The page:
Even the most casual fan is aware of the importance of analytics in baseball. Michael Lewis’s book Moneyball and the Brad Pitt movie of the same name dramatized the value of in-depth analysis in putting a winning team on the field. But analytics also has an important role in the business side of major league sports—including in the offices of the teams’ CFOs.
Analytics help you win on and off the field
An article in the June 2017 issue of CFO magazine profiled Rob Gagliardi, the CFO of the Tampa Bay Rays. He uses analytics to create a range of financial scenarios. These scenarios correspond to varying levels of his team’s potential success on the field. CFO observed that “the large sums that teams spend on player salaries is one reason why owners and management are so much in need of timely and accurate data on other financial aspects of the operation.” As Gagliardi said, “I can’t dictate what they spend on salaries… But we can give them a sense of some parameters they can play within.”1
Image courtesy of Turbostats
Another CFO article a few months back focused on the value of analytics in supporting any company’s strategic vision. If not a vision of World Series glory, at least the more prosaic vision of strong quarter to quarter growth. Citing a survey by accounting giant KPMG, that article said, “three of the top five CFO initiatives thought to add the most strategic value to an organization involved financial data analysis or forecasting, with ‘achieving profitable growth through financial data analysis’ at number one.”2
Leaders in analytics also lead in profitability and growth
Needless to say, IBM is also a great believer in analytics. The IBM Institute for Business Value surveyed CFOs and senior finance professionals in two separate studies. Both of them explored the connection between analytics and business performance. And, both found that leaders in analytics also tend to lead, on average, in key business metrics. These metrics include profitability and revenue growth. The studies also found that leaders use a similar approach when adopting and using analytics.
Here are four key methods these leaders used to drive their success.
Focus on common data definitions
Analytics leaders were 154 percent more likely than their peers to use common finance data definitions. They were 62 percent more likely to use a standard chart of accounts. Common data definitions help set the stage for broader, deeper use of analytics throughout the organization.
Apply advanced capabilities such as predictive and prescriptive analytics
Top finance leaders were 28 percent more likely to use predictive and prescriptive solutions to improve revenue collection. One example is to segment customers by risk profiles. Statistical data modeling and historic trends for payment behavior and disputes form the basis for these profiles.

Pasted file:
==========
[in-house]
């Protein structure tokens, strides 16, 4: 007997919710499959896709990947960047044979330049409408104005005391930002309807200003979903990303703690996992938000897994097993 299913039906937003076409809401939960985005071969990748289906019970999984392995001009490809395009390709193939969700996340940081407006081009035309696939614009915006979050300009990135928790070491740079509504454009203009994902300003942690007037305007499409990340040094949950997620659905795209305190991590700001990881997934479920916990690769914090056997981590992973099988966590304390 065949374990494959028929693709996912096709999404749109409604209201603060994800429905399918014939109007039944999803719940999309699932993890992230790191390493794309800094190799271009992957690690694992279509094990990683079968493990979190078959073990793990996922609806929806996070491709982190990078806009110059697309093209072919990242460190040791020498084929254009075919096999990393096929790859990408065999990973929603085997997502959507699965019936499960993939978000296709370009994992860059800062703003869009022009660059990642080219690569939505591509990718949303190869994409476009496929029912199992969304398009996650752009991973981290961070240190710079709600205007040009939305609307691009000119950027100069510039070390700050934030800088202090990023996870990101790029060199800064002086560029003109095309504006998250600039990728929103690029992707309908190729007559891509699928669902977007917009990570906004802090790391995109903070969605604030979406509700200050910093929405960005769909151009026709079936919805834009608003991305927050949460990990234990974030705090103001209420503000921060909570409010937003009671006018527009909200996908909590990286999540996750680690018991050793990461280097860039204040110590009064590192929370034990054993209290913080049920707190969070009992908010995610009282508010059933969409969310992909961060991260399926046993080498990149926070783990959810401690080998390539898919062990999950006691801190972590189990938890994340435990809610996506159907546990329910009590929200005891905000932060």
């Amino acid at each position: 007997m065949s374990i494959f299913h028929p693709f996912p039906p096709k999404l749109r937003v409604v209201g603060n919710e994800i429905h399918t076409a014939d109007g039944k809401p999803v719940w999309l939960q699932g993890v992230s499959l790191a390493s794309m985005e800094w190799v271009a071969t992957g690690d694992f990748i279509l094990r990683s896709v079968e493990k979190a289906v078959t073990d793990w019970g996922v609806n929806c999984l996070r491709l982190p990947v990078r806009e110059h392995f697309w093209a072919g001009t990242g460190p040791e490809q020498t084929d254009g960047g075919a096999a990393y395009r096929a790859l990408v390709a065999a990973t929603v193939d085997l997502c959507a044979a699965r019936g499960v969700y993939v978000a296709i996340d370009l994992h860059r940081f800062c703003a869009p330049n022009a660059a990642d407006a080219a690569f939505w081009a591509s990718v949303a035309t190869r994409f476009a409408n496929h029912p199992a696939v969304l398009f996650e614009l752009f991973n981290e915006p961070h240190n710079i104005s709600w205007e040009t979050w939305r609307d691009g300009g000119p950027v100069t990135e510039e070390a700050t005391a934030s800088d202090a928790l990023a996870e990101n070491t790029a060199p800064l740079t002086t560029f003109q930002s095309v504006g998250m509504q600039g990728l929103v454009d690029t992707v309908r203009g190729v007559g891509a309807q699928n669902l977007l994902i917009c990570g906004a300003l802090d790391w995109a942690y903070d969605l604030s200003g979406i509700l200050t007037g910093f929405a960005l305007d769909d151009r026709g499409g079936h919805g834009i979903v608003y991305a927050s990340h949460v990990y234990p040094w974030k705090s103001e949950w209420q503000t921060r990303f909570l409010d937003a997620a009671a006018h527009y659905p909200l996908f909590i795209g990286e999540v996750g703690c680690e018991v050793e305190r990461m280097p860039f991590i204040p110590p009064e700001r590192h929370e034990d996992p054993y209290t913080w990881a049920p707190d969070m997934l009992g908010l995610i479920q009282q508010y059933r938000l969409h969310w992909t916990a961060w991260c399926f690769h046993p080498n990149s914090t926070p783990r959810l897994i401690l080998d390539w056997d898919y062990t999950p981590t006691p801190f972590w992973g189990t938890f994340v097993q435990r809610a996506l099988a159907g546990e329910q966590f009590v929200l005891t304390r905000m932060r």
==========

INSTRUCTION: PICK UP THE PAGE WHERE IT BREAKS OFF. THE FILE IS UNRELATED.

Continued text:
Integrate financial and operational information
Integrating financial and operational information can help CFOs see how different aspects of the business are working together—or not working together. Are there operational objectives at odds with the company’s financial goals—or vice versa? (Like the goal of winning on the field versus the cost of retaining an expensive free agent.) With analytics, you can more easily spot the conflicts and model alternative courses of action for resolving them.
Develop analytics talent and share analytical expertise
When do analytics yield the greatest benefits? When those who use them have the knowledge and skill to get the most out of their solutions. Leaders in finance cultivate analytics talent three times more than their peers. They also established centers of excellence to centralize and share analytics expertise five times more often.
A roadmap for success for all CFOs
These are just a few of the lessons that come from the experience of top CFOs. They can be a helpful roadmap in achieving success in analytics and, more importantly, in the fiercely competitive playing field of financial performance. To learn more, download the IBM white paper: “Finance analytics: Seven hows and millions of whys.”
Another great way for CFOs—and anyone in the office of Finance–to see how much analytics has to offer is to attend IBM Think 2018 in Las Vegas. There will be a track devoted to performance management and planning sessions and plenty of networking opportunities.
And to read about one more practice followed by smart CFOs (and by baseball managers during every game) is that of continuous planning. Learn about it in another recent blog, “CFOs Who Ignore Continuous Planning May be Putting Their Business at Risk.”
1 David McCann, “Simplifying Planning Season,” CFO magazine, June 2017
2 Edward Teach, “Vision Quest: Expectations for CFOs to add strategic value have never been higher,” CFO magazine, June 2016